AUSTIN MITCHELL INGRUM APPELLANT v. THE STATE OF TEXAS STATE
MEMORANDUM OPINION 1
After the trial court denied Appellant Austin Mitchell Ingrum's motion to suppress, he pled guilty to driving while intoxicated (DWI) with a breath alcohol concentration (BAC) of .15 or greater in exchange for ninety days' confinement in jail, probated, and a $500 fine. See Tex. Penal Code Ann. § 12.21 (West 2011), § 49.04(a), (d) (West Supp. 2016). Appellant retained his right to appeal the denial of his motion to suppress and timely filed this appeal. In Appellant's sole issue, he contends that the trial court erred by denying his motion to suppress because the police did not have reasonable suspicion to detain him at the point that he claims the investigative detention occurred. Because we hold that the trial court did not err by denying Appellant's motion to suppress, we affirm the trial court's judgment.
Summary of Facts
On August 9, 2014, at approximately 3:30 a.m., Officer Joseph Campbell of the Colleyville Police Department was finishing a traffic stop in the parking lot of a small Colleyville strip mall containing a liquor store and a dry cleaning business. As Officer Campbell concluded the stop, he observed two vehicles at the intersection of John McCain Road and Colleyville Boulevard. Both vehicles' left turn signals were activated, but neither vehicle turned left onto Colleyville Boulevard. Instead, they drove straight through the intersection into the liquor store parking lot, one following the other. Officer Campbell thought it unusual that the two vehicles had entered that parking lot because both businesses were closed at that time and because both vehicles' left turn signals had been activated. Officer Campbell had, on prior occasions, made DWI arrests in situations where one car had been following the other to make sure the impaired driver arrived home safely. Based on the time of night and his experience, Officer Campbell believed impaired driving was a possibility in this case.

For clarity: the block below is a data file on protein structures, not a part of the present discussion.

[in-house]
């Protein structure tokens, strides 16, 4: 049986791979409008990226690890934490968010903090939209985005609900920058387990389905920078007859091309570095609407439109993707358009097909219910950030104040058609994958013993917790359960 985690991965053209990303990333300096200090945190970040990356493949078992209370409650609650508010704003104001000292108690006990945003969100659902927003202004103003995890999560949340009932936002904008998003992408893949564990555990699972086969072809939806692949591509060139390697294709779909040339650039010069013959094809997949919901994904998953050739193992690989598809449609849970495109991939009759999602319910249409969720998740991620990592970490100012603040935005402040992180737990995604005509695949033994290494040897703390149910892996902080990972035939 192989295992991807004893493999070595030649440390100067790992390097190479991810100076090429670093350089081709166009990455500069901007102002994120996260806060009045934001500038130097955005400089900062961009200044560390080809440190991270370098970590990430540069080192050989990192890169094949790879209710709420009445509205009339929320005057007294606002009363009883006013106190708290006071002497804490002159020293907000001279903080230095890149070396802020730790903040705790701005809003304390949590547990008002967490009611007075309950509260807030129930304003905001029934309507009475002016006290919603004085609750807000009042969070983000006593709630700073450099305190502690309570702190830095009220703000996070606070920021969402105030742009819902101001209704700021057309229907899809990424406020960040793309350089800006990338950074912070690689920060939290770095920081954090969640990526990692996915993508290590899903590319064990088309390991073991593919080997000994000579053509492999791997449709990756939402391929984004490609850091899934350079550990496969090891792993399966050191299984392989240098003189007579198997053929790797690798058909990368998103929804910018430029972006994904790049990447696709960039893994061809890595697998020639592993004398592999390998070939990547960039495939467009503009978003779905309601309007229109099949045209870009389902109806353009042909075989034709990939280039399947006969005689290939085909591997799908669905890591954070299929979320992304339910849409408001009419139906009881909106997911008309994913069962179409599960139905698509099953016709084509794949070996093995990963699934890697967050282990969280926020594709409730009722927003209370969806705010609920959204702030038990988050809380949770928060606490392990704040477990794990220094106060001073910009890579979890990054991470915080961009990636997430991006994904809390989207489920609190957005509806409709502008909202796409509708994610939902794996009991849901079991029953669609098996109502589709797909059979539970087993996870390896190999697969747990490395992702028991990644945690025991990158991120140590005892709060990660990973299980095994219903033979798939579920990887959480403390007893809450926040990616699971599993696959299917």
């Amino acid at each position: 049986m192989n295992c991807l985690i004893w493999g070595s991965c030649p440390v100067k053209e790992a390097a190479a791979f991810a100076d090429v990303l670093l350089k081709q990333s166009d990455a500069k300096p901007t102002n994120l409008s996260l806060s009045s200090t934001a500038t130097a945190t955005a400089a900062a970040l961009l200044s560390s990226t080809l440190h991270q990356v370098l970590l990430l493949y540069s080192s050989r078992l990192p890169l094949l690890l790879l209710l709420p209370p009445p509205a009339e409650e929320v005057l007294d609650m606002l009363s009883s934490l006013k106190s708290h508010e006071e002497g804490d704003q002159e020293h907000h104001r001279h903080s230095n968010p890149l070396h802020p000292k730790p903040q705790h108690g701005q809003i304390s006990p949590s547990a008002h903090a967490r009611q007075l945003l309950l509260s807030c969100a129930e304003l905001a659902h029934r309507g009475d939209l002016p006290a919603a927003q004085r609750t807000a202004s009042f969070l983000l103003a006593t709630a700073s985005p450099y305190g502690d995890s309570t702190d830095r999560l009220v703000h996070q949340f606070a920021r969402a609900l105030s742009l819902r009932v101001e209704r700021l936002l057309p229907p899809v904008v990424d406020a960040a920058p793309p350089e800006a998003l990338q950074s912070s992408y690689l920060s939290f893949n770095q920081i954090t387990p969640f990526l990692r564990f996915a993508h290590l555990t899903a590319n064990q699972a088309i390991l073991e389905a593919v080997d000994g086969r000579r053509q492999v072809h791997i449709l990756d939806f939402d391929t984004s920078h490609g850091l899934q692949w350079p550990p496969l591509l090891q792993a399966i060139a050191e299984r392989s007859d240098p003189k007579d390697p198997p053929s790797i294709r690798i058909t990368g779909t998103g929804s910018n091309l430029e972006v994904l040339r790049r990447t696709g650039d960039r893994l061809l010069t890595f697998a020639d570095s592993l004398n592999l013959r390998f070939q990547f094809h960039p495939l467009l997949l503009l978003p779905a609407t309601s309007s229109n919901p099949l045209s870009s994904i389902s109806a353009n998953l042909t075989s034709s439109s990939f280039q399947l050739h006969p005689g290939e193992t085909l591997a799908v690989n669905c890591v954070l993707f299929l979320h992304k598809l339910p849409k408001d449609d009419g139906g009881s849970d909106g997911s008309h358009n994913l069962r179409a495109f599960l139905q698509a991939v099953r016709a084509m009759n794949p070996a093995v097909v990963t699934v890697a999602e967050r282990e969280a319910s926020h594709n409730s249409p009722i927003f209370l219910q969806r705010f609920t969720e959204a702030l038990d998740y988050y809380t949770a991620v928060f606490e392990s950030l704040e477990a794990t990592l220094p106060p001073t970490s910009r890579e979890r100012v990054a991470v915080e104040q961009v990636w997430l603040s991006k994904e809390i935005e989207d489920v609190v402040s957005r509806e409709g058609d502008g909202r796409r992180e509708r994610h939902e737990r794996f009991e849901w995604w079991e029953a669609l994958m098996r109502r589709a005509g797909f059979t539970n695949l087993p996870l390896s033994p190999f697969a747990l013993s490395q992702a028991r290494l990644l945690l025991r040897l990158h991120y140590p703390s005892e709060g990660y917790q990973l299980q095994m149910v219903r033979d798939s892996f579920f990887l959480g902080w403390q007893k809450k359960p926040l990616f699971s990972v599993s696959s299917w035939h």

The second vehicle, a black Camaro, was driven by Appellant. As the Camaro slowly drove past Officer Campbell, who was in uniform and standing outside his marked patrol car in the parking lot, he looked at Appellant through the passenger-side window and noticed that Appellant appeared “disheveled,” “out of it,” “extremely lethargic,” and “dazed” and that his eyes were almost closed. When Officer Campbell made eye contact, Appellant at first did not seem to notice him. However, Appellant's eyes widened immediately when he noticed Officer Campbell.
As the two vehicles continued through the parking lot, Officer Campbell returned to his patrol car and turned off his overhead lights. He then began to follow the vehicles in his patrol car. The vehicles made a U-turn and passed him very slowly. As the Camaro approached Officer Campbell's car on the left side—driver's side to driver's side but several feet away—Officer Campbell brought his car to a stop, stepped outside it, and approached Appellant's driver's door while asking in a loud voice through the open Camaro window, “Hey! Hey! Are y'all alright?”